Food Security Assessments: Two new reports on Zimbabwe and Swaziland from WFP/FAO Crop and Food Supply Assessment Missions (CFSAM) have been released, and a third on Lesotho is expected shortly. Vulnerability Assessment Committees are also collecting data in seven countries and results are expected in late June and early July. The results of these assessments will provide a more complete analysis of food security in the region.
Zimbabwe: Almost one-third of the Zimbabwean population - 4.1 million persons - may face food shortages by early next year.
Regional: Early recovery efforts are underway across several countries in the region after months of emergency efforts. More than a million people's livelihoods are still fragile due to a loss of crops and other assets in Madagascar, Angola, Mozambique, Namibia and Zambia. Humanitarian agencies are concerned about the ability of communities to rebound from these disasters.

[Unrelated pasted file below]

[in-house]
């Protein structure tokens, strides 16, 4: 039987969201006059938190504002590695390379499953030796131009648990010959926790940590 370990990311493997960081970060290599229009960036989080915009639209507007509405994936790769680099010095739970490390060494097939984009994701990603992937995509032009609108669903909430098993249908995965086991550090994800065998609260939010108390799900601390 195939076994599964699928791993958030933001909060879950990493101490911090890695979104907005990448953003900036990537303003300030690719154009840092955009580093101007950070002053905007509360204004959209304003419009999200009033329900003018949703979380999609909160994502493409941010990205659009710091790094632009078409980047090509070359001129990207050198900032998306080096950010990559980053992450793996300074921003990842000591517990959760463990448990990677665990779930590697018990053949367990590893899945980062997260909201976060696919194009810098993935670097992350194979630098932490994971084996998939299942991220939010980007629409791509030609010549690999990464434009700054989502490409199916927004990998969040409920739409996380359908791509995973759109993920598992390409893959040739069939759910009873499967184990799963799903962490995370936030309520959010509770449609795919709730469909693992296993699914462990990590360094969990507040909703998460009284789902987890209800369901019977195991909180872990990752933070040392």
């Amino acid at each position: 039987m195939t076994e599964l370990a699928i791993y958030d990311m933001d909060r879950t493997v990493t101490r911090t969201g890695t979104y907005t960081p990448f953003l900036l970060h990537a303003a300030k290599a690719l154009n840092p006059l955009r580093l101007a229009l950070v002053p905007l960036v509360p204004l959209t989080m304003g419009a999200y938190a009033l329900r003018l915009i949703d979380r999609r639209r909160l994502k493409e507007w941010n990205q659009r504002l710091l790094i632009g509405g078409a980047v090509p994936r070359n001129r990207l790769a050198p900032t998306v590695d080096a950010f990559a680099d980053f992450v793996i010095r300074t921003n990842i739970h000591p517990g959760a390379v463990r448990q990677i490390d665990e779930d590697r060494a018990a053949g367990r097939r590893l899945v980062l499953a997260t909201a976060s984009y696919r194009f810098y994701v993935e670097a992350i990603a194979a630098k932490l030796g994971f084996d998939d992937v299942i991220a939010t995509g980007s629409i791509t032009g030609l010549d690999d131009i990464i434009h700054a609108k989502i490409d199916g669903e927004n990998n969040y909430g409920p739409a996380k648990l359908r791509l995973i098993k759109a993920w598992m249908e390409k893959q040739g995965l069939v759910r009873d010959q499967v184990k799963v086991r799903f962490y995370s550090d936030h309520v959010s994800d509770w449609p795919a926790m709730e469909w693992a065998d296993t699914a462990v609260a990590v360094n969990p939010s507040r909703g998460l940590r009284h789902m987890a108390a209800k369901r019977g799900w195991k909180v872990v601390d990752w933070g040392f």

Madagascar: Cyclone Jaya hit the northeastern coast of Madagascar on 3 April, resulting in more crop damage and further complicating relief efforts.
Earlier and heavier rains than usual have led to the significant floods throughout the region, including in Angola, Malawi, Madagascar, Mozambique, Namibia, Zambia and Zimbabwe. So far, the floods have affected more than 166, 649 people throughout the region, since mid December 2006, and resulted in more than 147 deaths. To date, approximately 96, 149 people have been affected in Mozambique, 28,000 in Angola, 15,000 in Zimbabwe, and approximately 22,000 in Madagascar and 5,500 in Malawi.